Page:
A Perfect Nine

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The Andaman Sea fizzes and swirls, bubbling up around me like a fresh flute of Champagne. To my left and right, schools of emperor angelfish in their electric-blue-and-yellow pinstripe suits dance excitedly through the whirlpool, nibbling at mossy reefs as they drift by. The sharp sound of shrimp claws clicks in the distance while a trio of puckered-lip wrasses scuttles past me, powered by the rhythmic chaos of the salty swell.

Suddenly, a high-pitched wail interrupts my undersea symphony. Reluctantly resurfacing, I see Khun Sam standing in a dinghy some 50 yards away. A small man with deep creases nestled into his bronzed face, the Thai guide is beckoning me toward the deeper sections of the sea, closer to our anchored yacht, Chomtawan II. It is safer there, with fewer rocks jutting out of the water, and tranquil waves that will not splash into my snorkel. But the fish prefer this rapturous tide, and thus so do I. Feigning ignorance, I give my chaperone a thumbs-up before dunking my head once more into the bubbling blue.

My independent streak somehow seems justified in the Similan Islands, a collection of granite landmasses some 50 miles off the western coast of southern Thailand. Named for its total number of isles—similan means “nine” in Malay—the archipelago sprouts from the sea as a postcard of paradise, covered with dramatically stacked boulders, thick tropical jungle, and chalk-white sandy beaches. The islands are most impressive, however, from underwater, where colorful fish circulate among 5,000-year-old coral reefs, and giant squid and whale sharks inhabit the greater depths. Declared a marine national park in 1982, the 50-square-mile seascape is open to the public only six months out of the year, from November to May, making it a highly sought-after—yet not so easily visited—destination.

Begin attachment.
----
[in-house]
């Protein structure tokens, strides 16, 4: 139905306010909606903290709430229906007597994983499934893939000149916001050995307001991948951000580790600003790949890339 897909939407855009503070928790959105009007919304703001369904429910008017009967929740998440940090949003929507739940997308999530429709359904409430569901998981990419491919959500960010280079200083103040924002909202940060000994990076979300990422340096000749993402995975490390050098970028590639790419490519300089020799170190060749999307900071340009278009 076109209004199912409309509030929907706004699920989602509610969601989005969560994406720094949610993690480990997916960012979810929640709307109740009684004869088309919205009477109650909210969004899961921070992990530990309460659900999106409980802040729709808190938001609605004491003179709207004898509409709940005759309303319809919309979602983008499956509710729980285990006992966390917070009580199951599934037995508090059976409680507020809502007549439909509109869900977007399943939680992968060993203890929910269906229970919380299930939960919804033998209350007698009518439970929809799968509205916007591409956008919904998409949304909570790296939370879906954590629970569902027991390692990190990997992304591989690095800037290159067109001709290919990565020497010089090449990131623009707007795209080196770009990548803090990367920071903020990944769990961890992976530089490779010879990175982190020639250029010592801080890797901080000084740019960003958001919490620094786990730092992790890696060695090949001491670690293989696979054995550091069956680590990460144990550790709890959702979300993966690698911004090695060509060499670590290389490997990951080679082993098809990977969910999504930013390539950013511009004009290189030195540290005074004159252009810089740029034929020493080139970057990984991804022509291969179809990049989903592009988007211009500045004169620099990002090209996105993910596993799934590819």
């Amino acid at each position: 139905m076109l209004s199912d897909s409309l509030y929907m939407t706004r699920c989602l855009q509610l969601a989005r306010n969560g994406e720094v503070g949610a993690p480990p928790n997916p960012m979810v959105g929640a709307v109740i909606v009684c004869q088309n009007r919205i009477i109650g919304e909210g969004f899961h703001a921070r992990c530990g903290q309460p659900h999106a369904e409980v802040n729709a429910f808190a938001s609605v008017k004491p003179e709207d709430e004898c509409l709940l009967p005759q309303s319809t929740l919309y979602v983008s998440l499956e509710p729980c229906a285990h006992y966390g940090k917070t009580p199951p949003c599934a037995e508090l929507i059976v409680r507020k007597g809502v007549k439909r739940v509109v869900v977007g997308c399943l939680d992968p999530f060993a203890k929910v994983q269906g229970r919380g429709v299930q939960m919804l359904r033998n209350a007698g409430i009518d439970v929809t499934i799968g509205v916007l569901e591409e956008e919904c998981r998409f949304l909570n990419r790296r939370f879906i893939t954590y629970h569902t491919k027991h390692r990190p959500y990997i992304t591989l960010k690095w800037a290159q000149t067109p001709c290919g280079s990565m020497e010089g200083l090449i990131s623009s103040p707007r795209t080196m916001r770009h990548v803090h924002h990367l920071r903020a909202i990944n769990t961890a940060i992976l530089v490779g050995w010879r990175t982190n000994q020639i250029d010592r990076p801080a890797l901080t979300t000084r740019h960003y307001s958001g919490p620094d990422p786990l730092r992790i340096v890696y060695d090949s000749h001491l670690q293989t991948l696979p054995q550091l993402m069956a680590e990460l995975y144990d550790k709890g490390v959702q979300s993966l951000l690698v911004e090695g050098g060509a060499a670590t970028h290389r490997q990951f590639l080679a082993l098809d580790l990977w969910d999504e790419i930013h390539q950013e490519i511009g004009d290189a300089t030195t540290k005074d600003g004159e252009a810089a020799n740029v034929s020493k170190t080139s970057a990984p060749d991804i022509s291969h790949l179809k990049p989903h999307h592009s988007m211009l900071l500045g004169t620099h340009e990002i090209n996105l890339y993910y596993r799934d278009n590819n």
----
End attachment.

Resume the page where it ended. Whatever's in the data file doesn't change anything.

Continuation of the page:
The most common ways to see the Similan Islands are on a day cruiser crammed with dreadlocked backpackers or via one of a handful of no-frills live-aboard PADI boats. But my quest to carve out a special corner of this pristine archipelago has brought me to Phulay Bay, a Ritz-Carlton Reserve resort that opened in Thailand’s southern Krabi province in 2010. This past fall, Phulay Bay launched its Similan Island Experience (from $25,000), a package combining three nights in one of the resort’s Royal Beach Villas with three nights exploring the nearby archipelago aboard a private charter yacht.

Set along a remote western-facing cove in the Andaman Sea, the 54-villa Phulay Bay blends Southeast Asian style (butlers in traditional Thai dress, hand-painted Lanna-style murals) with over-the-top amenities (13-foot-wide beds, side-by-side bathrooms). Sandy courtyards and aubergine walls lined with bamboo forests lend a Zen-like atmosphere throughout the property. But the scene is lively when I arrive just before dusk, as guests gather around a thatch-roofed beach bar to watch the sun slip behind the bay’s towering limestone islands. Tired from my travels and anxious for the adventure ahead, I choose instead to hide out in my villa, watching from my lotus-shaped infinity-edge pool as the sky turns pink, then orange, then black.